Usain Bolt 'would run 200m only' at Glasgow Commonwealth Games

Bolt - The champion becomes a legend

Usain Bolt says he would probably only run the 200m if he decides to compete at next year's Commonwealth Games.

The six-time Olympic champion hopes to participate in Glasgow, but will discuss it with his coach Glen Mills.

"It's on my to-do list," Bolt, 27, told BBC Radio 5 live. "I really want to do it but I never go against my coach."

He said the 100m and 200m double would "probably would be unlikely", adding: "I probably would run the 200m if I go because it's my favourite event."

The Jamaican has never won a Commonwealth medal but added: "We are going to discuss it, we are not fully sure if I will go but throughout the season we will decide if that will be a good thing to do."

Bolt came to prominence with victory in the 100m, 200m and 4x100m relay at the 2008 Beijing Olympics and did the same in London four years later.

He now aims to complete the 'treble treble' by winning all three disciplines at the 2016 Games in Rio to cement his legend status.

"That would be outstanding for me," said Bolt. "I've done so much so far and to go and to defend my titles once more would just set me apart from a lot of athletes.

"I want my name in stone with many other athletes - [boxer] Mohammed Ali, [runner] Michael Johnson, [basketball player] Michael Jordan - all these greats in their different sports.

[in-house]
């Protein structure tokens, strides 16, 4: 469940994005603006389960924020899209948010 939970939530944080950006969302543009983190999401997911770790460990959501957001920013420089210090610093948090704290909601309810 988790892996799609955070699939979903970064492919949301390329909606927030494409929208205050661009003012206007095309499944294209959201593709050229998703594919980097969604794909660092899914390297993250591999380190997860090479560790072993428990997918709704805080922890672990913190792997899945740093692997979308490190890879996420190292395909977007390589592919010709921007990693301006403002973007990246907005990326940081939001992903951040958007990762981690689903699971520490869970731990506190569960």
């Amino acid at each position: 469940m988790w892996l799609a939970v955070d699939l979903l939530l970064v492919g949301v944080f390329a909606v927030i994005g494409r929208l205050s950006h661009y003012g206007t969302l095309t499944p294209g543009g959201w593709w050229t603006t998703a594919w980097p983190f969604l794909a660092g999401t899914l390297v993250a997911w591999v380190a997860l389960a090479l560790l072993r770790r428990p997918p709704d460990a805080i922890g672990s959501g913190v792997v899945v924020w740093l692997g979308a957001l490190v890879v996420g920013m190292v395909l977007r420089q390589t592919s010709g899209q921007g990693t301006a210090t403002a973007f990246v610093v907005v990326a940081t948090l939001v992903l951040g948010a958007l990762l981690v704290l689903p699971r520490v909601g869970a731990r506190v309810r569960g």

Bolt says he would need to train if he were to face Britain's Mo Farah in a 600m challenge race

"I want to be among these guys when I retire, so that when people talk about sport I'm always in the mix."

Bolt is considering putting plans to end his career after the next Olympics on hold to run at the 2017 World Championships in London.

"I wanted to retire after Rio," he said. "But my fans are really saying: 'No, go one more year, do it one more time'. Then my sponsors came on board, so I might go one more year.

"I said it to my coach and he said it's possible, it can be done. We'll see."

In a wide-ranging interview with the BBC's Mark Pougatch, Bolt also:

  • suggested breaking his 100m and 200m world records next season is a "possibility".
  • ruled out competing in the 400m or long jump - "I really wanted to try, but my coach said no, I'm too tall, it will lead to knee problems."
  • supported Pakistan at cricket rather than the West Indies as a boy - "Waqar Younis was always my favourite bowler ever."
  • revealed his favourite Manchester United players are Wayne Rooney and Patrice Evra - "Evra always gives his all."
  • explained why he is wary of dating English women - "All of a sudden I'm in the paper. Now I stay away from English ladies."

Looking to life after athletics, Bolt insists he has no interest in coaching or going into politics but would welcome the chance to become a father.

"Hopefully I'll have a family, so I'll be running behind my kids and just enjoying life - taking care of them, teaching them the lessons I've learned throughout life," he said.

"I'll definitely do a lot of charity. Not coaching, not politics. I've stressed my coach out, I've seen other athletes stress my coach out. Definitely not politics - I stay as far as possible away from politics.

"It's not going to bother me when I retire, I'll be fine with that. I just want to be remembered as one of the greats and I'll be fine."